The Martyrdom of Apostle Paul

Approximately 30 years after the death and resurrection of Christ and following the Great Fire of Rome in 64 AD, an open and systematic persecution against Christians was commenced by Nero under the pretext that Christians set the fire.

This was the first official and systematic effort against Christians by the Romans, and it resulted in many executions and entertainment-type deaths of believers. Apostle Peter is believed to have been executed by crucifixion immediately in the aftermath of the Rome fire.

Christianity was no longer an entity under the umbrella of Judaism, and to be openly Christian was essentially a death mark. Paul states that “At my first defense, no one came to my support, but everyone deserted me. May it not be held against them.” 2 Timothy 4:16

Apostle Paul is believed to have been martyred in this first wave of Roman persecution around age 66, but his death is not as well documented in early writings as Peter’s. One thing seems certain: Paul was not crucified because he was a Roman citizen, and his “death-row” process was prolonged compared to those of Jewish descend. He probably spend most of 64-68 A. D.  in prison and/or house arrest with one or two releases in that time period.

Third century church historian Eusebius wrote:

“After defending himself the Apostle was again set on the ministry of preaching… coming a second time to the same city [Paul] suffered martyrdom under Nero. During this imprisonment he wrote the second Epistle to Timothy.” (Eccl Hist. 2.22.2)

The Bible tells us that Paul was expecting martyrdom:

“For I am already being poured out as a drink offering, and the time for my departure has come. I have fought the good fight, I have finished the course, I have kept the faith.” (2 Tim. 4: 6-7)

Martyrology commentary says:

“Dionysius, bishop of Corinth (A. D. 170), says that Peter and Paul went to Italy and taught there together, and suffered martyrdom about the same time. This, like most of the statements relating to the death of St. Paul, is mixed up with the tradition…” (Smith’s Bible Dictionary)

“The tradition is, for now Paul fails us, that Paul, as a Roman citizen, was beheaded on the Ostian Road just outside of Rome. Nero died June, 68 A.D., so that Paul was executed before that date, perhaps in the late spring of that year (or 67). Perhaps Luke and Timothy were with him. It is fitting, as Findlay suggests, to let Paul’s words in 2 Timothy 4:6-8 serve for his own epitaph. He was ready to go to be with Jesus, as he had long wished to be (Philippians 1:23)” (The International Standard Bible Encyclopedia, First Edition, article “Paul the Apostle”)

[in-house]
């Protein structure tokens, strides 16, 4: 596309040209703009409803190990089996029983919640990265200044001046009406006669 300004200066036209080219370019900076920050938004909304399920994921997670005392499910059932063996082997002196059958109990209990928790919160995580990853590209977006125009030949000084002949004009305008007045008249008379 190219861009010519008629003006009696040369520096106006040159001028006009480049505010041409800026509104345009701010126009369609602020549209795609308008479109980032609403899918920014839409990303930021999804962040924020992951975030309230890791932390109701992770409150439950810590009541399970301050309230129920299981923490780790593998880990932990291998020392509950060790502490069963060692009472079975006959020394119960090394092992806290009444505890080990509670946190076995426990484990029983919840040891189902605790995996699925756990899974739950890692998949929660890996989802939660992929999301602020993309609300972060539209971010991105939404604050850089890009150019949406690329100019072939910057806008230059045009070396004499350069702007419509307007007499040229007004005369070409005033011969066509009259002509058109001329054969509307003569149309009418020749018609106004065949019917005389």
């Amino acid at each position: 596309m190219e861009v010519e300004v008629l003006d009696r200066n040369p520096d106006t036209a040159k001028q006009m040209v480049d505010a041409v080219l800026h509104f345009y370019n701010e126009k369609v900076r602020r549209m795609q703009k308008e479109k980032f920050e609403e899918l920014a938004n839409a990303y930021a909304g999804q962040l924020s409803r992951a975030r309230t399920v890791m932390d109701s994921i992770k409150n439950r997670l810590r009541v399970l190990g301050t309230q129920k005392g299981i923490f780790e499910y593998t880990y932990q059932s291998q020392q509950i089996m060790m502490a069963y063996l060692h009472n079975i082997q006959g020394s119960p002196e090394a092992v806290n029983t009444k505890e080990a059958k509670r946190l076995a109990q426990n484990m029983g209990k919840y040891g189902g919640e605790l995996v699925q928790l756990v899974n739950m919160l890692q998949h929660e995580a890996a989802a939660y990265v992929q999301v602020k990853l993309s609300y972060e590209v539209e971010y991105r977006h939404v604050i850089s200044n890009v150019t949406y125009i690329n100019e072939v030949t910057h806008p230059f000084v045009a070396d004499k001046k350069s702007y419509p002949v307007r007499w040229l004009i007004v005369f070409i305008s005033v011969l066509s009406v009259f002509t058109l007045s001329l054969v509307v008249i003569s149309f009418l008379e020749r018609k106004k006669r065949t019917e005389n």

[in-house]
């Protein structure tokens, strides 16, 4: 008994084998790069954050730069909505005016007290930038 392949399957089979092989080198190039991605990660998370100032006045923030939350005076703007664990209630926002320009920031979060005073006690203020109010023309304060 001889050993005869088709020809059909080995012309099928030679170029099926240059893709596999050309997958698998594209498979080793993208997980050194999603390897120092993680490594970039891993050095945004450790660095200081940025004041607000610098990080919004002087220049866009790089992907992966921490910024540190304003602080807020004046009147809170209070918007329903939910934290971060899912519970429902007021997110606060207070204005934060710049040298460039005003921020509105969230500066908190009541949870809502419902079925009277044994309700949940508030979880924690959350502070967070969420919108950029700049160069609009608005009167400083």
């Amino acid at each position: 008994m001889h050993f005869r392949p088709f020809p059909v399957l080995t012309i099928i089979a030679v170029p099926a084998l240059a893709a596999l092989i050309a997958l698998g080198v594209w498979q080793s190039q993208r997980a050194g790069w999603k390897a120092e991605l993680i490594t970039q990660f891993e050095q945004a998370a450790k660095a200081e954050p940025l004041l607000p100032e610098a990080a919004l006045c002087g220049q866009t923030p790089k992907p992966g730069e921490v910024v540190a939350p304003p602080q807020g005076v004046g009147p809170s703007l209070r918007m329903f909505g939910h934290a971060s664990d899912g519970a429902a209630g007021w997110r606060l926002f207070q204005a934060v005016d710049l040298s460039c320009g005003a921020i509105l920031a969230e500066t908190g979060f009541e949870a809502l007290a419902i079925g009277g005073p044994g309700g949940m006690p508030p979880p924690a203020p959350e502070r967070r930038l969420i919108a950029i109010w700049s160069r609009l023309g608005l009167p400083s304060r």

To be a Christian in the first 3 centuries in the extensive Roman Empire was a reason to be killed just like it is today in many places in Africa and Asia.

These martyrs will sure have a special place in heaven.

The Martyrdom of Apostle Peter

There is considerable evidence, biblical and extra-biblical, that apostle Peter was martyred for his Christian faith.

Jesus told Peter regarding his death in John 21:18-19:

“18 Truly, truly, I say to you, when you were young, you used to dress yourself and walk wherever you wanted, but when you are old, you will stretch out your hands, and another will dress you and carry you where you do not want to go.” 19 (This he said to show by what kind of death he was to glorify God.)”

This is one of the passages in the Bible which demonstrates that martyrdom for faith in God is an act of glorification of God.  If this brief conversation at the end of John’s gospel was the only one referencing Peter’s martyrdom, we would still be believe in the martyrdom of Peter because it is found in the Bible.

But there are also a number of non-canonical and historical accounts which mention Peter’s execution.

Peter was approximately 65 years old when he died in Rome, probably in 64 AD, possibly during the Neronian persecution in the months that followed the Great Fire of Rome.

Clement of Rome (d. 101 AD) who was likely ordained pastor (bishop/pope) by Peter wrote in his Letter to the Corinthians:

“Let us take the noble examples of our own generation. Through jealousy and envy the greatest and most just pillars of the Church were persecuted, and came even unto death… Peter, through unjust envy, endured not one or two but many labours, and at last, having delivered his testimony, departed unto the place of glory due to him.

Christian writer Tertullian (160–c. 225 AD) wrote:

“Since, moreover, you are close upon Italy, you have Rome, from which there comes even into our own hands the very authority (of apostles themselves). How happy is its church, on which apostles poured forth all their doctrine along with their blood; where Peter endures a passion like his Lord’s

Origen (185 – 254 AD) wrote in Eusebius, Church History III.1:

“Peter was crucified at Rome with his head downwards, as he himself had desired to suffer.”

According to this account, Peter did not deem himself worthy to die in the same manner as his Savior, but willingly endured an upside down crucifixion.

How did Peter end up in Rome during Nero’s persecution?

Apocryphal writings and church tradition say that Peter saw Jesus in a vision and Peter inquired “where are you going, Master?” to which Jesus answered “I am going to Rome to be crucified, again.”  Tradition says this is when Peter made the decision to go back to Rome and accept martyrdom.

We will look at the martyrdom and persecution of other apostles in upcoming posts.

to be continued…